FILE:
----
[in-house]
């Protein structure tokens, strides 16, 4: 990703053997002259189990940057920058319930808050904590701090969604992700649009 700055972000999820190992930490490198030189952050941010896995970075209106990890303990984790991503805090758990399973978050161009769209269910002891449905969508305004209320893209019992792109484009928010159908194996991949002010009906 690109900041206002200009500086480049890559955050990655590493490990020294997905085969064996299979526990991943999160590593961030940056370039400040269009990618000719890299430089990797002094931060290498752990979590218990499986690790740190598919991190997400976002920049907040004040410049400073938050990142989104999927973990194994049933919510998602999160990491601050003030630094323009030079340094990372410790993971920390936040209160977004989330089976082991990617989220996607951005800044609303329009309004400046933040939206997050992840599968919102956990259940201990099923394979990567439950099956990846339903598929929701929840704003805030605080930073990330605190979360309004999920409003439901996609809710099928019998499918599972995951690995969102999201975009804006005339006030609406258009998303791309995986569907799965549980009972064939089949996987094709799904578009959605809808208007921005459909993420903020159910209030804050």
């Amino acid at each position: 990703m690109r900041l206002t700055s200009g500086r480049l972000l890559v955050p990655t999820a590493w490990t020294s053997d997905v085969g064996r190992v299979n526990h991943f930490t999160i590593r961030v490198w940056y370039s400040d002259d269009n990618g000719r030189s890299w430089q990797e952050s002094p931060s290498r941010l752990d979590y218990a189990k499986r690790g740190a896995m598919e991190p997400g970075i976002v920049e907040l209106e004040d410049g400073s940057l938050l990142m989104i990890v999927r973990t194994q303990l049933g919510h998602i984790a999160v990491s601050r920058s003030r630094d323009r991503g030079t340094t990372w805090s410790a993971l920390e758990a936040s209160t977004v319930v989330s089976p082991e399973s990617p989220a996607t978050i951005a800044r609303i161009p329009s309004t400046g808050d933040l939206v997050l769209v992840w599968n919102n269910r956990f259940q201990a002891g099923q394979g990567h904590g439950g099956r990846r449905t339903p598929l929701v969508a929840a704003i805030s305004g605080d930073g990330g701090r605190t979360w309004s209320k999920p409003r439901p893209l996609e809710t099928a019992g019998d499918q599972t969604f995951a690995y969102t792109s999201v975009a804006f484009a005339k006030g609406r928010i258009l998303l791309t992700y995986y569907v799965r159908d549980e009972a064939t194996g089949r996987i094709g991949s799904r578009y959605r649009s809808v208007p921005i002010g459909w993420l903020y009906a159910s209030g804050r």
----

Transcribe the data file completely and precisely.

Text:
[in-house]
């Protein structure tokens, strides 16, 4: 990703053997002259189990940057920058319930808050904590701090969604992700649009 700055972000999820190992930490490198030189952050941010896995970075209106990890303990984790991503805090758990399973978050161009769209269910002891449905969508305004209320893209019992792109484009928010159908194996991949002010009906 690109900041206002200009500086480049890559955050990655590493490990020294997905085969064996299979526990991943999160590593961030940056370039400040269009990618000719890299430089990797002094931060290498752990979590218990499986690790740190598919991190997400976002920049907040004040410049400073938050990142989104999927973990194994049933919510998602999160990491601050003030630094323009030079340094990372410790993971920390936040209160977004989330089976082991990617989220996607951005800044609303329009309004400046933040939206997050992840599968919102956990259940201990099923394979990567439950099956990846339903598929929701929840704003805030605080930073990330605190979360309004999920409003439901996609809710099928019998499918599972995951690995969102999201975009804006005339006030609406258009998303791309995986569907799965549980009972064939089949996987094709799904578009959605809808208007921005459909993420903020159910209030804050």
């Amino acid at each position: 990703m690109r900041l206002t700055s200009g500086r480049l972000l890559v955050p990655t999820a590493w490990t020294s053997d997905v085969g064996r190992v299979n526990h991943f930490t999160i590593r961030v490198w940056y370039s400040d002259d269009n990618g000719r030189s890299w430089q990797e952050s002094p931060s290498r941010l752990d979590y218990a189990k499986r690790g740190a896995m598919e991190p997400g970075i976002v920049e907040l209106e004040d410049g400073s940057l938050l990142m989104i990890v999927r973990t194994q303990l049933g919510h998602i984790a999160v990491s601050r920058s003030r630094d323009r991503g030079t340094t990372w805090s410790a993971l920390e758990a936040s209160t977004v319930v989330s089976p082991e399973s990617p989220a996607t978050i951005a800044r609303i161009p329009s309004t400046g808050d933040l939206v997050l769209v992840w599968n919102n269910r956990f259940q201990a002891g099923q394979g990567h904590g439950g099956r990846r449905t339903p598929l929701v969508a929840a704003i805030s305004g605080d930073g990330g701090r605190t979360w309004s209320k999920p409003r439901p893209l996609e809710t099928a019992g019998d499918q599972t969604f995951a690995y969102t792109s999201v975009a804006f484009a005339k006030g609406r928010i258009l998303l791309t992700y995986y569907v799965r159908d549980e009972a064939t194996g089949r996987i094709g991949s799904r578009y959605r649009s809808v208007p921005i002010g459909w993420l903020y009906a159910s209030g804050r």